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The open Internet had a tough weekend

Dmitri Lovetsky / AP

Separate moves by China and Russia to crack down on VPNs came this weekend that are designed to further prevent citizens in both countries from accessing the full internet.

The trend here is towards major governments tightening their grip on the web. It's part of a wider balkanization of how access to content is regulated around the world. On the other end of the spectrum, for example, are the "right to be forgotten" rules that have empowered European users who want certain content about them removed from search results.

Our thought bubble: Where do companies draw the line? Watch how American tech giants respond to these new regulations, starting with the Russian law that goes into effect in November. They can accommodate governments, as Apple did in China, and keep those markets open — or they can skip town and take the hit.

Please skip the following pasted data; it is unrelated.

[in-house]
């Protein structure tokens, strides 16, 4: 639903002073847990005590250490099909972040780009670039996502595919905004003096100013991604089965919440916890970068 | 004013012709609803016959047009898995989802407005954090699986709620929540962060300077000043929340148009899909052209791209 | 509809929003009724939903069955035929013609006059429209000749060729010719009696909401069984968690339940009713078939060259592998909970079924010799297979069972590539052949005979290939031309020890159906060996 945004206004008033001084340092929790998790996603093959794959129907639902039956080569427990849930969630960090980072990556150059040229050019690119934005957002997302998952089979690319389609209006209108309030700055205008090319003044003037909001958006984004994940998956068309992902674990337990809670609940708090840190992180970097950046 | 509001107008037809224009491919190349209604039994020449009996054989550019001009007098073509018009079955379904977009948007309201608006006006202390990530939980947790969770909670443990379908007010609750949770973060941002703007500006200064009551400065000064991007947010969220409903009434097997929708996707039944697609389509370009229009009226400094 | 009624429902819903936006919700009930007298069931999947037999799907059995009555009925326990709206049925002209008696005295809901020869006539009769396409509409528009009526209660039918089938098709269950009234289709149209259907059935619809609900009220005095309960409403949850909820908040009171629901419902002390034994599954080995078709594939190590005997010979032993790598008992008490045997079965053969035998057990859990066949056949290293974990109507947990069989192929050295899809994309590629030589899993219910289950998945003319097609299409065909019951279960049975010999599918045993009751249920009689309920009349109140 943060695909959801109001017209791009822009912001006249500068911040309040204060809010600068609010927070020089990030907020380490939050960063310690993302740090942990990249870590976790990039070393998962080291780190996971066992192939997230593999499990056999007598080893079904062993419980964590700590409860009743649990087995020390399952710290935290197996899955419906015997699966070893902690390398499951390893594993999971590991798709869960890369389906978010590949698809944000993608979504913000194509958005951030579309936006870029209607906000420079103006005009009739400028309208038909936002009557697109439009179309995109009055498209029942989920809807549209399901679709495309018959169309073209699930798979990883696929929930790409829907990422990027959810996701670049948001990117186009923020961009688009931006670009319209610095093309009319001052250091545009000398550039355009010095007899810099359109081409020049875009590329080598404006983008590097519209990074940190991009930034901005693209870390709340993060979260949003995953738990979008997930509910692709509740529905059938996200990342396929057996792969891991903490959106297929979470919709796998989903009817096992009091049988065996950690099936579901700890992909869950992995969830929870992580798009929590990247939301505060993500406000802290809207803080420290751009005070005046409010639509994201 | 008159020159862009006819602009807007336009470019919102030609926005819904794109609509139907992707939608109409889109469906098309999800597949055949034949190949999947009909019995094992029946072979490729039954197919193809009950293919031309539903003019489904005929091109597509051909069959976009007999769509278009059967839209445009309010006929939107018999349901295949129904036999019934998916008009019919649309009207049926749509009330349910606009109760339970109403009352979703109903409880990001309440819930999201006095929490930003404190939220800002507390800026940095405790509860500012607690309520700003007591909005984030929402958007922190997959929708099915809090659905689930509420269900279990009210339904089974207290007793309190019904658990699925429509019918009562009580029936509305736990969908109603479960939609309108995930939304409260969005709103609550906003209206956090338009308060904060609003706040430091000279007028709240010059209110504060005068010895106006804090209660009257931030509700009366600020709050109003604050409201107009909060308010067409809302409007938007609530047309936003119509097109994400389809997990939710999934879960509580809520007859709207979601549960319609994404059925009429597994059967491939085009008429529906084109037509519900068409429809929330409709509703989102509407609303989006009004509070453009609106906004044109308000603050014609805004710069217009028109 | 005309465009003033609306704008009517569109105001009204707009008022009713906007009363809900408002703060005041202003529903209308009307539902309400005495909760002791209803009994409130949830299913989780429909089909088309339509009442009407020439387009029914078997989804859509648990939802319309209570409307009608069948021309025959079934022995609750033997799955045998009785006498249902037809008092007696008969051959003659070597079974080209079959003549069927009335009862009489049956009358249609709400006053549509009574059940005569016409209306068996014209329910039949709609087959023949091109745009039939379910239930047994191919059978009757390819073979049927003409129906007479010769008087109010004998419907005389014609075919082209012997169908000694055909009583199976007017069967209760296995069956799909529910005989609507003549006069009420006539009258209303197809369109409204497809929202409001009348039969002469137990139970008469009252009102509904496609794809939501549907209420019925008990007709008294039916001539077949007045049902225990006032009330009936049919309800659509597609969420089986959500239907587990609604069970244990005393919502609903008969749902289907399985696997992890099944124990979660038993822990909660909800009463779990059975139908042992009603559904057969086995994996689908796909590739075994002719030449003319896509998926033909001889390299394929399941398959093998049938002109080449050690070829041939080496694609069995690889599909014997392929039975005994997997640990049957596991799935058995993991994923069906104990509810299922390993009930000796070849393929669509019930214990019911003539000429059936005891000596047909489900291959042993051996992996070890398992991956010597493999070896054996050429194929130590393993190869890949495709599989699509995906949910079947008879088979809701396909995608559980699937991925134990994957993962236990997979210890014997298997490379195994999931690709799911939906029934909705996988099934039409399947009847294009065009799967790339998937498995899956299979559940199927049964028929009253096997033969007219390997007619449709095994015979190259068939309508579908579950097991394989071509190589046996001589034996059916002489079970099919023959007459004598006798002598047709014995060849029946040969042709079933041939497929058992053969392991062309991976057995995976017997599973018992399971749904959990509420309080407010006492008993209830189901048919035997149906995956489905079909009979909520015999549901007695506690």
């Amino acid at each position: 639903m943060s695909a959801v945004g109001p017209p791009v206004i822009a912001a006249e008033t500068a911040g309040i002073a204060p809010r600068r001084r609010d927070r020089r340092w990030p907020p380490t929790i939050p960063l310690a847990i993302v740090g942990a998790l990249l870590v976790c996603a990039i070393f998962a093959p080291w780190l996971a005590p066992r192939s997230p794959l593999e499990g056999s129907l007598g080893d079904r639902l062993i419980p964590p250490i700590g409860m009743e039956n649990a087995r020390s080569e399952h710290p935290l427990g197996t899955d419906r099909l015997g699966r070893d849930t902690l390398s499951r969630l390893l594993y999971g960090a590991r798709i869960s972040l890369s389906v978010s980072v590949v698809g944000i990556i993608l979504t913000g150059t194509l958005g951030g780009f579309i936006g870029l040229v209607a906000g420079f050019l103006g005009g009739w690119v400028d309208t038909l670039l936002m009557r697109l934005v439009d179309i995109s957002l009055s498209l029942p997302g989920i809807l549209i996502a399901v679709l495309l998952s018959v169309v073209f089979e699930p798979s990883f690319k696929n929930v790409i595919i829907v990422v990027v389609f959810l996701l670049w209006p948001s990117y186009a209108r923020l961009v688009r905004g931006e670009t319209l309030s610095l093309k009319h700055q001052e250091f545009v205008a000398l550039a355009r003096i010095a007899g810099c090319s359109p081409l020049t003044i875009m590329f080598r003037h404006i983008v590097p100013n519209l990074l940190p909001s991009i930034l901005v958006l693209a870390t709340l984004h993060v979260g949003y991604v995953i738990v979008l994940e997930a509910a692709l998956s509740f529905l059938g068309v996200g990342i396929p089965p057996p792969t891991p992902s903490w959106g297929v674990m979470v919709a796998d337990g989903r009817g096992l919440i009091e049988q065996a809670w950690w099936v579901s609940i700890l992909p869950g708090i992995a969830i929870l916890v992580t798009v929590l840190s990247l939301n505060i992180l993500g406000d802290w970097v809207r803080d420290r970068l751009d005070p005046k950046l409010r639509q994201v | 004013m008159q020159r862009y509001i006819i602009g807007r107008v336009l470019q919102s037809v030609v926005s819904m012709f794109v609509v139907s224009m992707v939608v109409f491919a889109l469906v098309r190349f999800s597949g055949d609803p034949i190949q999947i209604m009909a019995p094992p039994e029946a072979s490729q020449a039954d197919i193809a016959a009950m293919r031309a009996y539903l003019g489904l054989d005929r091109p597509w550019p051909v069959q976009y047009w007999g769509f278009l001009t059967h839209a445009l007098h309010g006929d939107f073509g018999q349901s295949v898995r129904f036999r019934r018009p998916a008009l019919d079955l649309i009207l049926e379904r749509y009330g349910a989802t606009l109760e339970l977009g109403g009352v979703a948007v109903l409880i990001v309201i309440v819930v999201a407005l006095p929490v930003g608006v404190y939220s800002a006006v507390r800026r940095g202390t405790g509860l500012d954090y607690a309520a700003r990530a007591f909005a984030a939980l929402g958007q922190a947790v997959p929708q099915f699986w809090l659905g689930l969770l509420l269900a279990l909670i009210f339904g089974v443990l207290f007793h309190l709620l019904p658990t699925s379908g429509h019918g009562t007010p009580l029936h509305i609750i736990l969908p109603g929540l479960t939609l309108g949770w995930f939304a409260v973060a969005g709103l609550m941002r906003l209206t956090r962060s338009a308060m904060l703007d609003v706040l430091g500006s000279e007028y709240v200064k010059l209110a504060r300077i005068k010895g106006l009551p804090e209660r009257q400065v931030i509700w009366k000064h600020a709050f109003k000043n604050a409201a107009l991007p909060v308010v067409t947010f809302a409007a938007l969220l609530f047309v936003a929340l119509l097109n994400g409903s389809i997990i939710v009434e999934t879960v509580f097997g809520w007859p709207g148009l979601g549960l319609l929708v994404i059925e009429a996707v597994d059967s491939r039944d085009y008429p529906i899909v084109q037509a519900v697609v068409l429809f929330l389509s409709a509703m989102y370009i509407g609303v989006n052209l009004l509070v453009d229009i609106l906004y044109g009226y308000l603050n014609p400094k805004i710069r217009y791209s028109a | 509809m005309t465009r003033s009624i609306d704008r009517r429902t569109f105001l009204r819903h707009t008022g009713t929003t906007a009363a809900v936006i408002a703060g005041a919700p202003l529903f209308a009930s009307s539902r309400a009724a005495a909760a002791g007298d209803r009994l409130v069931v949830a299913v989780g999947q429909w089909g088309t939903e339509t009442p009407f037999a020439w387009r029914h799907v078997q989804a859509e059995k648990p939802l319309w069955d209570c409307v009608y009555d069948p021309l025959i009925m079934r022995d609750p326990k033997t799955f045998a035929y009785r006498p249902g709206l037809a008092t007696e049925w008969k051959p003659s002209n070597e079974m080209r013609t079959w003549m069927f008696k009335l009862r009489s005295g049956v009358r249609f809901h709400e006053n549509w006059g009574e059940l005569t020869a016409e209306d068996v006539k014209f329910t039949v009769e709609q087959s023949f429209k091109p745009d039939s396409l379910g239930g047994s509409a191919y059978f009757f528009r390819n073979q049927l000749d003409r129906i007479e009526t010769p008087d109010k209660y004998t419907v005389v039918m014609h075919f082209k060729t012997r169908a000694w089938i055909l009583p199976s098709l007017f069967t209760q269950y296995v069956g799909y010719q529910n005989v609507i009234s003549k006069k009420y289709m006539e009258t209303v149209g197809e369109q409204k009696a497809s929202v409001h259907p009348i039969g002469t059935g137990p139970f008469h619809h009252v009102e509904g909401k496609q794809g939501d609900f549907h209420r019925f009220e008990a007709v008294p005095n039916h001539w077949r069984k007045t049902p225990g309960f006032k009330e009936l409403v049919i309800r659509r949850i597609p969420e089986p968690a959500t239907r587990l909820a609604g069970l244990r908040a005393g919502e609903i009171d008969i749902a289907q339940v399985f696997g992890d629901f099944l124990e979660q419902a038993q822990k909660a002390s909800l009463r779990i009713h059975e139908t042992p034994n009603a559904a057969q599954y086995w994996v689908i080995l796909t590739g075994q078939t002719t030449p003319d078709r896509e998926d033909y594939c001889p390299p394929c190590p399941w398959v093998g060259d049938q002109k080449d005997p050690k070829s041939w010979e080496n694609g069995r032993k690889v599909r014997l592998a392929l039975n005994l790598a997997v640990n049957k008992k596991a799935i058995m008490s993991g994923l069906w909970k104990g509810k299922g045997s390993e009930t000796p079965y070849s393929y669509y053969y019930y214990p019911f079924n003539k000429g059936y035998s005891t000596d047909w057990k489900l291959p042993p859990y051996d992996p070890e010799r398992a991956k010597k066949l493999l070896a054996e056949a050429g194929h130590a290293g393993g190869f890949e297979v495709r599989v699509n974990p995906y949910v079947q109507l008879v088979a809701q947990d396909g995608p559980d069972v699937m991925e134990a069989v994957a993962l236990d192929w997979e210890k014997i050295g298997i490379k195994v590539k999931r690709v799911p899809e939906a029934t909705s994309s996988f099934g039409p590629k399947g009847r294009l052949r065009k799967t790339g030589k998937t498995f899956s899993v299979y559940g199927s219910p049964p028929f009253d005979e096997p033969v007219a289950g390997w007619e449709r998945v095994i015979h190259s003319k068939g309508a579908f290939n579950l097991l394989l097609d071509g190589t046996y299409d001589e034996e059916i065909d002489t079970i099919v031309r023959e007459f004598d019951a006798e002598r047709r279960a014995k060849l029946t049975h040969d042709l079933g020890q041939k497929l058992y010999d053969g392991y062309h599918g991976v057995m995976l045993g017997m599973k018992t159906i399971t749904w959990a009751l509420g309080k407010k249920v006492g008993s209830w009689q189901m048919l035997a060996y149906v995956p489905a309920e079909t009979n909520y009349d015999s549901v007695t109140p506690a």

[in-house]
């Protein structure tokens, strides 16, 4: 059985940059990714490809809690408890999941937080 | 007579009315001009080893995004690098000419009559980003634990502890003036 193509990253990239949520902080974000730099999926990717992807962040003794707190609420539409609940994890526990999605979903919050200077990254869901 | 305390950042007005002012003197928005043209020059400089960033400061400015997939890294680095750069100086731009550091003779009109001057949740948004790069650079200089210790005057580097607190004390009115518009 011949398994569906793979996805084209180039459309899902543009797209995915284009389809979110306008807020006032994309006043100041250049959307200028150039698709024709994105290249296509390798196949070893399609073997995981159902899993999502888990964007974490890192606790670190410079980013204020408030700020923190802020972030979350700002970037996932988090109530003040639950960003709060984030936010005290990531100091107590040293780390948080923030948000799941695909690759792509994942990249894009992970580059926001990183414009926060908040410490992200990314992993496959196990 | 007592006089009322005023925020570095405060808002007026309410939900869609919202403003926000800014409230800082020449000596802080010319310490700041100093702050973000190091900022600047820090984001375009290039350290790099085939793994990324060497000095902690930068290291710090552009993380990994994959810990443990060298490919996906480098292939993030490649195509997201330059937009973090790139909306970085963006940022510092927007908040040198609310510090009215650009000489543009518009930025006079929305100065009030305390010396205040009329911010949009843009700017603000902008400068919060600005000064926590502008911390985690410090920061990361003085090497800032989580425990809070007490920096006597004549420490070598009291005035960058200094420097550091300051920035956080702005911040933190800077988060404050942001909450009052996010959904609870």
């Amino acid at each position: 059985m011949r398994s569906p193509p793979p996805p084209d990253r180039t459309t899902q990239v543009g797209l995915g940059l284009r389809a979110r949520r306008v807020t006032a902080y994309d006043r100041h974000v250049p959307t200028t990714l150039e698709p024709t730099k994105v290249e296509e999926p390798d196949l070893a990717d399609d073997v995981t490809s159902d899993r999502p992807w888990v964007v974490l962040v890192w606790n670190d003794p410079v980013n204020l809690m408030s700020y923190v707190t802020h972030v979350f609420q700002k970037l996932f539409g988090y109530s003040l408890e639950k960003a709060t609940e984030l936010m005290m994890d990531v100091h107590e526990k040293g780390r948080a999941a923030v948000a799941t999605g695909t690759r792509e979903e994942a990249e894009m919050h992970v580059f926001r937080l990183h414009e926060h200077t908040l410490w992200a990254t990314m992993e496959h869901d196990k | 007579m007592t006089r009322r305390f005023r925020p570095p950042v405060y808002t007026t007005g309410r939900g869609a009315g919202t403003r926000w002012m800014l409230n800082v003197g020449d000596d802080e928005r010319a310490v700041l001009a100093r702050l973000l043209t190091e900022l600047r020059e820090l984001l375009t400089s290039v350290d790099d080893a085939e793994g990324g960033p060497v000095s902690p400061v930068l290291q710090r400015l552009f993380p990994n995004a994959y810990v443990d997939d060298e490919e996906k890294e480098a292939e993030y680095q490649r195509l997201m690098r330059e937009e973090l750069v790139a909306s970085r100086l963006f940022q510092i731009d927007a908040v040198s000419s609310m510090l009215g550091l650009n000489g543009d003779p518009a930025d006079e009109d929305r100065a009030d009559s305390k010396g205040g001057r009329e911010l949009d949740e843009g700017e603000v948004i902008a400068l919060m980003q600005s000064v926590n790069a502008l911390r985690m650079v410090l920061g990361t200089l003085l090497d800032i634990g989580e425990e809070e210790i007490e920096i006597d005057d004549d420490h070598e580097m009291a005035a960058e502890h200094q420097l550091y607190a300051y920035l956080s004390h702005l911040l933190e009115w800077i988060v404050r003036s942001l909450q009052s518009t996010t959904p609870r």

The changes in Russia and China:

  • Russia: "President Vladimir Putin signed a law Sunday prohibiting technology that provides access to websites banned in Russia," Reuters reports. "The law, already approved by the Duma, the lower house of parliament, will ban the use of virtual private networks (VPNs) and other technologies, known as anonymizers, that allow people to surf the web anonymously."
  • China: Per the WSJ, "Apple has removed software from its app store in China that allowed users to circumvent the country's vast system of internet filters [to comply with new rules requiring VPN providers to get a license]. … Those orders came days after a luxury hotel in Beijing, the Waldorf Astoria, said in a letter to guests that it had stopped offering VPNs 'due to legal issues in China.'"